Hello there! I'm Dr. Vinifera, or "Vinny" for short. Ask me your toughest wine questions, from the technical aspects of winemaking to the fine points of etiquette. I hope you find my answers educational and even amusing. Looking for a particular answer? Check my archive and my FAQs. You can also follow me on Twitter: @AskDrVinny.
Dear Dr. Vinny,
How do you acidify a wine? What is the process?
—John S., United States
Adjusting the acidity level in wine is a little controversial in some circles, and it’s even illegal in some regions. It’s often thought of as correcting grapes that were picked when really ripe—those higher sugars will lead to higher alcohols and lower acidities. Acidifying is a way for a winemaker to make wines that will be more balanced.
Adding acid won’t necessarily change the flavor of a wine, but it might affect the texture, and will probably amplify the fruit flavors of a wine. Some think of it as cheating—other winemakers like that they have the freedom to harvest when they want and worry about adjusting acidities later.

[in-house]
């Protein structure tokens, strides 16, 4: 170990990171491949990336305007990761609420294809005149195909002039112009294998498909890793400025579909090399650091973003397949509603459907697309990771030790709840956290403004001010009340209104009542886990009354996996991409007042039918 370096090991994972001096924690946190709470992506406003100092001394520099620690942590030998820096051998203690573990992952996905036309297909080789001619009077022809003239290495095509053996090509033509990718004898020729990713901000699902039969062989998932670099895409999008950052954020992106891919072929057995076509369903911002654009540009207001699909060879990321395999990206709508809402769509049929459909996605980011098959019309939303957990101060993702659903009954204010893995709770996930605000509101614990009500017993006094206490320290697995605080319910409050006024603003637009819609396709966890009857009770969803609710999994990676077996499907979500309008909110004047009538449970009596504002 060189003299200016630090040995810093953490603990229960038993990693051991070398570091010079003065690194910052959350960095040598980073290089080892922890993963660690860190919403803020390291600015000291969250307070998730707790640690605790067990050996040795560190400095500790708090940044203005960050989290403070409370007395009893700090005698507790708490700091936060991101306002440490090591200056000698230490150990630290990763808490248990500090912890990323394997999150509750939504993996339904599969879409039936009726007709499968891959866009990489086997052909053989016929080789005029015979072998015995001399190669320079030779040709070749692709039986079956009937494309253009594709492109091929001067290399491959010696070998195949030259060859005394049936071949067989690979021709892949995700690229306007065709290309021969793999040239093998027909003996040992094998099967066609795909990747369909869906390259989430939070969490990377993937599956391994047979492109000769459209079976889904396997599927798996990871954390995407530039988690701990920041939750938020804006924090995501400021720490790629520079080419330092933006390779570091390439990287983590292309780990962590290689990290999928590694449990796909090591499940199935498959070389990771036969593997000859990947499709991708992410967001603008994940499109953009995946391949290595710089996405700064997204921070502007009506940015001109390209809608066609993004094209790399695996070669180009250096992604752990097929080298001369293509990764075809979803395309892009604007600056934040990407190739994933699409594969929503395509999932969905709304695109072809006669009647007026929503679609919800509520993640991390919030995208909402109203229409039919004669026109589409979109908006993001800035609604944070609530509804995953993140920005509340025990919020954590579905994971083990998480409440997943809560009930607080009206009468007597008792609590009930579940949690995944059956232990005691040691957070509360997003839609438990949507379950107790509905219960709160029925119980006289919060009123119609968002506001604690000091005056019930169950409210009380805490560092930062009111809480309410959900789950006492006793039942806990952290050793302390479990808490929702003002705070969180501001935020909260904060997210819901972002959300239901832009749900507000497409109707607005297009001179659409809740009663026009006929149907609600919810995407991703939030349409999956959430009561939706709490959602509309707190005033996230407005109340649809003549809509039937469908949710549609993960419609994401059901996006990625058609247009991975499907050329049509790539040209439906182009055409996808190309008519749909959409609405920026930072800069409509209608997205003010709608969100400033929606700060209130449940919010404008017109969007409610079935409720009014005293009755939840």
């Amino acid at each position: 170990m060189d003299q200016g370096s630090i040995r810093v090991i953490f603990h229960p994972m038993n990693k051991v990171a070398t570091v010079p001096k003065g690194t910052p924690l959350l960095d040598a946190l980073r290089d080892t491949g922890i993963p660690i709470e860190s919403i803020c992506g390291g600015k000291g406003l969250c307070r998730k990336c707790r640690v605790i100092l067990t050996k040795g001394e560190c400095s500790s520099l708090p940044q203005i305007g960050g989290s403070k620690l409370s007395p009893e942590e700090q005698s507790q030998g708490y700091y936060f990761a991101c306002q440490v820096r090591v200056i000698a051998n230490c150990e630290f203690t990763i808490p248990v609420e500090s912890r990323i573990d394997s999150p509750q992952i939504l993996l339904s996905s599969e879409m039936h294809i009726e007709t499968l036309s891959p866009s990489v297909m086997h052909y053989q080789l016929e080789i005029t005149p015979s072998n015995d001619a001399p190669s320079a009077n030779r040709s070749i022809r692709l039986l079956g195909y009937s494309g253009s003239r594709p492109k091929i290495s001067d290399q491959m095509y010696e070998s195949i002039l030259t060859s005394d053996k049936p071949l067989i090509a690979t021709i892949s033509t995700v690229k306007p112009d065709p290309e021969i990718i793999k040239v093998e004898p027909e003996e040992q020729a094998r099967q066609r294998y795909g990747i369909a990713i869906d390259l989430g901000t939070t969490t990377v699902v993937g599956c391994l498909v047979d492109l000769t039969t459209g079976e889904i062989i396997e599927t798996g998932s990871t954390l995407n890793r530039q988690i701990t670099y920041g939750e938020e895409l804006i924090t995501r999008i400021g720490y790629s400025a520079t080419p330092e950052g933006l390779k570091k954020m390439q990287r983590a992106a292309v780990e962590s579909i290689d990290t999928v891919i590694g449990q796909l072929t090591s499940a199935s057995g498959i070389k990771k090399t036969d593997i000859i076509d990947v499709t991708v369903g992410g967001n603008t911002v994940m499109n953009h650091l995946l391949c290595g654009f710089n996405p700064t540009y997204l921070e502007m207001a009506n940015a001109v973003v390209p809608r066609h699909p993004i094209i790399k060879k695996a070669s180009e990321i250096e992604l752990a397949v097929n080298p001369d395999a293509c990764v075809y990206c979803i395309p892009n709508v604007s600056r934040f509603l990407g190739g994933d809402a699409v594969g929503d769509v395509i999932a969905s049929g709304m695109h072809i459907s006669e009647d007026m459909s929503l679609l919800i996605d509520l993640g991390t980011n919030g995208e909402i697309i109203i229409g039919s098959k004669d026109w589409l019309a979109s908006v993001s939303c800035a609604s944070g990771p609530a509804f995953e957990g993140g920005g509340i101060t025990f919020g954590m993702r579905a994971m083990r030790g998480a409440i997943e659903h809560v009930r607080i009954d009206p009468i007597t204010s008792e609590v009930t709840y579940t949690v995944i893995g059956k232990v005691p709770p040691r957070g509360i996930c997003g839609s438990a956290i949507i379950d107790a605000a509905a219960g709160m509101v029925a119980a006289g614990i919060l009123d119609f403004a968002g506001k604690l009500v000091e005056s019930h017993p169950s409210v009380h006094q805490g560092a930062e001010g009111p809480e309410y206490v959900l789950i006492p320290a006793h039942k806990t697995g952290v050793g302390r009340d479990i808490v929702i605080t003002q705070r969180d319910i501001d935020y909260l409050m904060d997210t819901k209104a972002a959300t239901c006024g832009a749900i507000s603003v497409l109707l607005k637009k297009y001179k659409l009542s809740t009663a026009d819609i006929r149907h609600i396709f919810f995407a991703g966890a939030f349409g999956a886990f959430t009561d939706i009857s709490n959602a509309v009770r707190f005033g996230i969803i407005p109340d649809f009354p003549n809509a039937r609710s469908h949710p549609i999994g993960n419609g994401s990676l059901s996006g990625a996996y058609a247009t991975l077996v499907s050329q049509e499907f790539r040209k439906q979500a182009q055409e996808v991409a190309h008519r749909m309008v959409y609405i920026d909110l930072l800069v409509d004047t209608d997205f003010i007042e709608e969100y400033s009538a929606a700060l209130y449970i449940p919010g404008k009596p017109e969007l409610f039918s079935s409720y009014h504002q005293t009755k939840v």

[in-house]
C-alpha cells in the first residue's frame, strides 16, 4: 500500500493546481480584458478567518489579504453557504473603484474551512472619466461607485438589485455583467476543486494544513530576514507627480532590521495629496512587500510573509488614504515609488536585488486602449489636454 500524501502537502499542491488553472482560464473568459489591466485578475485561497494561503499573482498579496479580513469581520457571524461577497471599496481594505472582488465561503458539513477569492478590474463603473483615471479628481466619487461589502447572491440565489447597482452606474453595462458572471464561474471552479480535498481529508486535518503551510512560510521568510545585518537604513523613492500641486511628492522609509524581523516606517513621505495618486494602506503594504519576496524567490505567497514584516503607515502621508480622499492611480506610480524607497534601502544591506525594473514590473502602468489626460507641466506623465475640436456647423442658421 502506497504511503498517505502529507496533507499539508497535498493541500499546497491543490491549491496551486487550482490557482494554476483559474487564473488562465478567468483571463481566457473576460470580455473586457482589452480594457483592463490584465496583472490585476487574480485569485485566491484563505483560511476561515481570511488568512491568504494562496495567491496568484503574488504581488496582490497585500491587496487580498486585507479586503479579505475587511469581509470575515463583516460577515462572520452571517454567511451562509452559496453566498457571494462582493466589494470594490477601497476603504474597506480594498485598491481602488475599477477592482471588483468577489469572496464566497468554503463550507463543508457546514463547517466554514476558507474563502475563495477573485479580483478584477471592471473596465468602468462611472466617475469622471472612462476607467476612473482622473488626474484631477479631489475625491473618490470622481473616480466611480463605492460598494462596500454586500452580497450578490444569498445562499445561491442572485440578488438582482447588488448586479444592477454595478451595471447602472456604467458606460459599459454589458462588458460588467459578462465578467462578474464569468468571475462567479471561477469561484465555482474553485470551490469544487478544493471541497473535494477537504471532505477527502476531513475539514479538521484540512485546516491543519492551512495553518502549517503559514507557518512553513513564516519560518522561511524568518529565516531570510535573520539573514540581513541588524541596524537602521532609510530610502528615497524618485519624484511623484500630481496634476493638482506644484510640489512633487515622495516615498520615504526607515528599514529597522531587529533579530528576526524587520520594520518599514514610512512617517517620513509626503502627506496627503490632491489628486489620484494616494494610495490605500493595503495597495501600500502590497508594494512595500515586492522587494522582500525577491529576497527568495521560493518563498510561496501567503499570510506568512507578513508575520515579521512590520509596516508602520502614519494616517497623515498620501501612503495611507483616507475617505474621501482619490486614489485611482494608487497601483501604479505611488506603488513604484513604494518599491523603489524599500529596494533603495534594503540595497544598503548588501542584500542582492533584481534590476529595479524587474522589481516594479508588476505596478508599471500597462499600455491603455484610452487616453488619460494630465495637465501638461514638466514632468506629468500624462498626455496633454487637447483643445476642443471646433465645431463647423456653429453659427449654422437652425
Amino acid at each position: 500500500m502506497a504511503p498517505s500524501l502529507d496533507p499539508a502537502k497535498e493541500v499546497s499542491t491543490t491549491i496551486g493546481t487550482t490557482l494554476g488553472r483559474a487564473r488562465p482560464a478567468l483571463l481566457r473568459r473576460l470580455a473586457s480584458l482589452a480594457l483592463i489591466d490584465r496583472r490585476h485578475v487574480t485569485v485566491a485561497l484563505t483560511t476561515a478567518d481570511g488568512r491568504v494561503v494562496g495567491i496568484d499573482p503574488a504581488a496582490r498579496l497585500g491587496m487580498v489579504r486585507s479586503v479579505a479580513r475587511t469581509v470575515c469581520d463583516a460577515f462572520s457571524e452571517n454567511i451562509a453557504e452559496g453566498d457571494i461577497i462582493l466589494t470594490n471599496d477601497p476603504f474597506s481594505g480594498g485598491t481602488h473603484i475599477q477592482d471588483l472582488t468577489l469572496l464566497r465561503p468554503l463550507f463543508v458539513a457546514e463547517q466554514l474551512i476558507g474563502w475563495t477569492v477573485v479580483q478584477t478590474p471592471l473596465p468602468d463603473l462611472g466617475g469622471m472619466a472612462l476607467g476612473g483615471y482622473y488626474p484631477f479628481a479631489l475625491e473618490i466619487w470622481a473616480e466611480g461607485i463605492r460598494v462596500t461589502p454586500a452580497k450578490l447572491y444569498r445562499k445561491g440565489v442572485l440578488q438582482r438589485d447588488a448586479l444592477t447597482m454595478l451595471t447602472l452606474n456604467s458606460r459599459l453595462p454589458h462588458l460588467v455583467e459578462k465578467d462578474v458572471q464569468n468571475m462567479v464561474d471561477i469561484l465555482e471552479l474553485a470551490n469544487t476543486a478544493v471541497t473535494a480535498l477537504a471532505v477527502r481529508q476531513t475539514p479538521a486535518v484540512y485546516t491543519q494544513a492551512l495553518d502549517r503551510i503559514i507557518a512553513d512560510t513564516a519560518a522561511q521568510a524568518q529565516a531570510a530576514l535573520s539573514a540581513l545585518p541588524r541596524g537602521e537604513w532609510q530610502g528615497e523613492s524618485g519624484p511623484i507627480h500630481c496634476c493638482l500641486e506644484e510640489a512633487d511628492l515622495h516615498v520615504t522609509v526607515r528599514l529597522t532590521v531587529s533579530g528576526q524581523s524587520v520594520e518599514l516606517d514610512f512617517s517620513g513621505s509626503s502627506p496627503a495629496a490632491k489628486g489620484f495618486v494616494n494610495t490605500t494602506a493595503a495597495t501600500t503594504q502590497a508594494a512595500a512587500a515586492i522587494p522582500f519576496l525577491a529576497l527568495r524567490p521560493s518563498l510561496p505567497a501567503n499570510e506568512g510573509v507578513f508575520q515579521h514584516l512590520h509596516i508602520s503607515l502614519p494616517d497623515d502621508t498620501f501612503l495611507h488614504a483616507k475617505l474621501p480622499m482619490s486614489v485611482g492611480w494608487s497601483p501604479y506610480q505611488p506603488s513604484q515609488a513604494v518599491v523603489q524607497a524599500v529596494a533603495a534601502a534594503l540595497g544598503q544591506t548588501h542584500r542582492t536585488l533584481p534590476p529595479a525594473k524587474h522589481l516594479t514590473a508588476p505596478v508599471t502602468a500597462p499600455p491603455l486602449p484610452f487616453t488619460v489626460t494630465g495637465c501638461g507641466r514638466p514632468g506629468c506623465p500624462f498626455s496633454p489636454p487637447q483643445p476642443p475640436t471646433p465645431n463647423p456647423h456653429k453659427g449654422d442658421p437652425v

Before acidifying, a winemaker can run a test to identify the level of pH and acidity. Tartaric or malic acid can be added either before primary fermentation or afterwards. Both of these acids occur naturally in winemaking, but when they’re added, they’re in powder form, which makes them easier to measure and control. And winemakers don’t only adjust acidity by adding it—sometimes winemakers will lower the acidity through cold stabilization, or by adding potassium bicarbonate or potassium bitartrate.
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